Why does IT have a marketing problem? Simple, IT’s systems handle the processes that drive every exchange of information in the business. In most organisations, once a new customer comes on board, marketing tends to become less involved, and the customer is more exposed to the operational side of the business. From point of sale, to call centre, website and statement production, IT touches every one of these key interaction points much more frequently than marketing.
Why does marketing have a data problem? IT is sitting on a very rich data set that can be priceless to the company. Marketing knows this, but most marketers feel like they have asked but are not getting what they need. Either data sets are not correct, or pieces and parts from different systems can’t be correlated. So marketing and IT part ways, and marketing returns to what it can control — focusing on acquisition, when in many cases the much more efficient and profitable approach is focusing on retention and awakening dormant customers.
Language of the marketer
Does this sound frustrating to you? As a technology company that builds the software and technology responsible for document output and delivery, InfoPrint Solutions (formerly part of IBM, and now a subsidiary of Ricoh) recognised this disconnection and language barrier with marketing. InfoPrint then formed a partnership with the CMO Council to learn to speak the language of the marketer.
The latest research series currently being developed examines marketer’s issues by verticals. Focusing on insurance, the data from the first report in the new series, ‘What’s Critical in the Vertical’ is stunning. CEOs must be pulling what’s left of their hair out. And IT is in a position to be a hero – no telephone booth or cape required.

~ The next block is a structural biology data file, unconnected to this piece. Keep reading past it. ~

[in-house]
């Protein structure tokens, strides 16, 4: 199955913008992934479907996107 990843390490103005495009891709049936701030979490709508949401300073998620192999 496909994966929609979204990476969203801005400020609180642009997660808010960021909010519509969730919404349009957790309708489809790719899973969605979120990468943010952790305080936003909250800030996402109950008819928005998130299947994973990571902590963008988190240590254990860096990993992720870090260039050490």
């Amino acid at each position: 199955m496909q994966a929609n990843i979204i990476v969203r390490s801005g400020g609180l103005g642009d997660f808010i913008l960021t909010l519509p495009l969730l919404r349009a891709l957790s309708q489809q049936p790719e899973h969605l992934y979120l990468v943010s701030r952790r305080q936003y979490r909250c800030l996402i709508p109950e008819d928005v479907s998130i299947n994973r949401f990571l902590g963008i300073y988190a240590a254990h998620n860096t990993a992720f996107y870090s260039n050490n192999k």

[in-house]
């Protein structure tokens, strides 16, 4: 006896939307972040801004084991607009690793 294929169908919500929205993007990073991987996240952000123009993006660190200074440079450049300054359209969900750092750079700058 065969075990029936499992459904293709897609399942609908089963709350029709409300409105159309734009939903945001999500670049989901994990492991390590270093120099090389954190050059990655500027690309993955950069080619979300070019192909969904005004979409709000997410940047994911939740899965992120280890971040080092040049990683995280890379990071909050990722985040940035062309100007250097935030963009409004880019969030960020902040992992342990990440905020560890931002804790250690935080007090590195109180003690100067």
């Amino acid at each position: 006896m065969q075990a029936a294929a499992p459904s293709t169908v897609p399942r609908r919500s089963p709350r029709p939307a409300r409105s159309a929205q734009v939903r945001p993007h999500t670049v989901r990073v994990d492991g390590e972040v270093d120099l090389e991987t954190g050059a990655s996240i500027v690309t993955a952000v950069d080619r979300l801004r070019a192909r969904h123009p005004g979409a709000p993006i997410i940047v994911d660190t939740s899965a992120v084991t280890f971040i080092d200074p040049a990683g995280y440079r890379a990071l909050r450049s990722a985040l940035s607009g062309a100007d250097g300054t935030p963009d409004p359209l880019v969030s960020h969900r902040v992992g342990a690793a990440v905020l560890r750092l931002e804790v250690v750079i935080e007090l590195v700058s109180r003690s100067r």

In the recent report on the ‘Insurance Vertical’, it is found that more than 55 per cent of consumers polled have held their existing insurance policies for more than five years and are open to receiving information from their trusted providers on new or complimentary services. And an impressive 21 per cent of consumers purchased or increased the value of their existing policies after receiving communications. Unfortunately, only seven per cent of marketers in the insurance vertical value up-sell and cross-sell tactics as a critical route to revenue.
Among other key findings, the report benchmarks the critical drivers to customer engagement in the insurance vertical. More than 100 insurance marketers provided insights on how they market and sell insurance, while more than 1,100 consumers provided feedback on their experiences shopping for insurance and selecting providers.
The insurance industry’s net premiums in Singapore total more than S$671 million (US$495 million) annually. Sales of regular premium life insurance products in Singapore were up 26 per cent year-on-year to S$518 million (US$383 million) in the first half of 2010. Single premium life insurance product sales rose to S$2.09 billion (US$1.54 billion) in the first half of the year, a 36 per cent increase over the same period last year, reflecting the strong economy.
In the case of marketers, there is a sense of frustration over budgetary constraints that have stalled investment in data analytics programs, which in reality could help jumpstart robust lead flow through more targeted and engaged prospect and client opportunities.
Any organisation’s ability to grow and thrive is highly dependent on IT and Marketing working together to address these challenges and create solutions that really drive bottom-line results. It is unlikely that customers will come forth to indicate interest in buying consolidated services and increase the value of their engagement. Nonetheless, this is an invitation to start approaching them instead.
Rohan Vaidya is general manager, Asia Pacific South, InfoPrint Solutions Company.
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